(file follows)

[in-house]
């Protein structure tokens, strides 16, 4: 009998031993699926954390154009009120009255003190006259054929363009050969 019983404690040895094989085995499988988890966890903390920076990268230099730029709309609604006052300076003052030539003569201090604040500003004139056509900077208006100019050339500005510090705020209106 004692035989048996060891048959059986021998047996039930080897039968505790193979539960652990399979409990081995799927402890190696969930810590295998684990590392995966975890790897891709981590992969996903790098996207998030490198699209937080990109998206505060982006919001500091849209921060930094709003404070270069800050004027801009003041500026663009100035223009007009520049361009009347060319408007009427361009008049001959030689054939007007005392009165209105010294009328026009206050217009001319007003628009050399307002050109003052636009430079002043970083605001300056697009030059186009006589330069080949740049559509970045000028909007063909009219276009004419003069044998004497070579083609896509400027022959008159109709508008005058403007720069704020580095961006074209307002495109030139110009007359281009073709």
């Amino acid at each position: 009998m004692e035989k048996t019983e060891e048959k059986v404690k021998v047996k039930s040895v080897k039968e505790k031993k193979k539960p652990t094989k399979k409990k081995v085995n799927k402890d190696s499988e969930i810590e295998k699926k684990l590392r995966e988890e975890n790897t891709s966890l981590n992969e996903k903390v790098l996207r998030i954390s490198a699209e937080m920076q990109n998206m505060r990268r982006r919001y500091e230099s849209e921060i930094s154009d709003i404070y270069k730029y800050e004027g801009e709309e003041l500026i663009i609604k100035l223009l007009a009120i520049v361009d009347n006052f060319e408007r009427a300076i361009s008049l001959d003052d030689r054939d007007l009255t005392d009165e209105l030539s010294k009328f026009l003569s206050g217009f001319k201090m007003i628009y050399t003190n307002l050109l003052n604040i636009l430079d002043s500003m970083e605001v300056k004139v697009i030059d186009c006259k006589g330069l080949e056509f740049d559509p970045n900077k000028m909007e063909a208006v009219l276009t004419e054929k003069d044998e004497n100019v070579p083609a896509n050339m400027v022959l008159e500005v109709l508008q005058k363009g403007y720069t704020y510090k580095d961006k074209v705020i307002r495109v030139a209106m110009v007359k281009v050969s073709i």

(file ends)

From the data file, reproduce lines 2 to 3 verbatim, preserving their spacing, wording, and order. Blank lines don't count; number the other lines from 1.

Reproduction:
């Protein structure tokens, strides 16, 4: 009998031993699926954390154009009120009255003190006259054929363009050969 019983404690040895094989085995499988988890966890903390920076990268230099730029709309609604006052300076003052030539003569201090604040500003004139056509900077208006100019050339500005510090705020209106 004692035989048996060891048959059986021998047996039930080897039968505790193979539960652990399979409990081995799927402890190696969930810590295998684990590392995966975890790897891709981590992969996903790098996207998030490198699209937080990109998206505060982006919001500091849209921060930094709003404070270069800050004027801009003041500026663009100035223009007009520049361009009347060319408007009427361009008049001959030689054939007007005392009165209105010294009328026009206050217009001319007003628009050399307002050109003052636009430079002043970083605001300056697009030059186009006589330069080949740049559509970045000028909007063909009219276009004419003069044998004497070579083609896509400027022959008159109709508008005058403007720069704020580095961006074209307002495109030139110009007359281009073709």
């Amino acid at each position: 009998m004692e035989k048996t019983e060891e048959k059986v404690k021998v047996k039930s040895v080897k039968e505790k031993k193979k539960p652990t094989k399979k409990k081995v085995n799927k402890d190696s499988e969930i810590e295998k699926k684990l590392r995966e988890e975890n790897t891709s966890l981590n992969e996903k903390v790098l996207r998030i954390s490198a699209e937080m920076q990109n998206m505060r990268r982006r919001y500091e230099s849209e921060i930094s154009d709003i404070y270069k730029y800050e004027g801009e709309e003041l500026i663009i609604k100035l223009l007009a009120i520049v361009d009347n006052f060319e408007r009427a300076i361009s008049l001959d003052d030689r054939d007007l009255t005392d009165e209105l030539s010294k009328f026009l003569s206050g217009f001319k201090m007003i628009y050399t003190n307002l050109l003052n604040i636009l430079d002043s500003m970083e605001v300056k004139v697009i030059d186009c006259k006589g330069l080949e056509f740049d559509p970045n900077k000028m909007e063909a208006v009219l276009t004419e054929k003069d044998e004497n100019v070579p083609a896509n050339m400027v022959l008159e500005v109709l508008q005058k363009g403007y720069t704020y510090k580095d961006k074209v705020i307002r495109v030139a209106m110009v007359k281009v050969s073709i």